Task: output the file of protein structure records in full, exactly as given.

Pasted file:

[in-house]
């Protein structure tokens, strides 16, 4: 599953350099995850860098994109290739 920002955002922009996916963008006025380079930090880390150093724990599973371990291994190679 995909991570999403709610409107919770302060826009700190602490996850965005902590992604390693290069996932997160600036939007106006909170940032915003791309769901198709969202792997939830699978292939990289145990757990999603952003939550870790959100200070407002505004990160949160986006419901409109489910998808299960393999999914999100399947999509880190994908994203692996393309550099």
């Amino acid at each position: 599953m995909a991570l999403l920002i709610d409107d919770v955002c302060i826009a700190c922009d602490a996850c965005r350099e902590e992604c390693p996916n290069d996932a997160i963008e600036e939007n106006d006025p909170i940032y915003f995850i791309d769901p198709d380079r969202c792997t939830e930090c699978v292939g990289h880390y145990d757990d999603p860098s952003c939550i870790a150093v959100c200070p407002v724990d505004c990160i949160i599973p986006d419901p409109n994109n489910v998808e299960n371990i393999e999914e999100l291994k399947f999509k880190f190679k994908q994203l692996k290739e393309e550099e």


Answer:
[in-house]
């Protein structure tokens, strides 16, 4: 599953350099995850860098994109290739 920002955002922009996916963008006025380079930090880390150093724990599973371990291994190679 995909991570999403709610409107919770302060826009700190602490996850965005902590992604390693290069996932997160600036939007106006909170940032915003791309769901198709969202792997939830699978292939990289145990757990999603952003939550870790959100200070407002505004990160949160986006419901409109489910998808299960393999999914999100399947999509880190994908994203692996393309550099």
């Amino acid at each position: 599953m995909a991570l999403l920002i709610d409107d919770v955002c302060i826009a700190c922009d602490a996850c965005r350099e902590e992604c390693p996916n290069d996932a997160i963008e600036e939007n106006d006025p909170i940032y915003f995850i791309d769901p198709d380079r969202c792997t939830e930090c699978v292939g990289h880390y145990d757990d999603p860098s952003c939550i870790a150093v959100c200070p407002v724990d505004c990160i949160i599973p986006d419901p409109n994109n489910v998808e299960n371990i393999e999914e999100l291994k399947f999509k880190f190679k994908q994203l692996k290739e393309e550099e």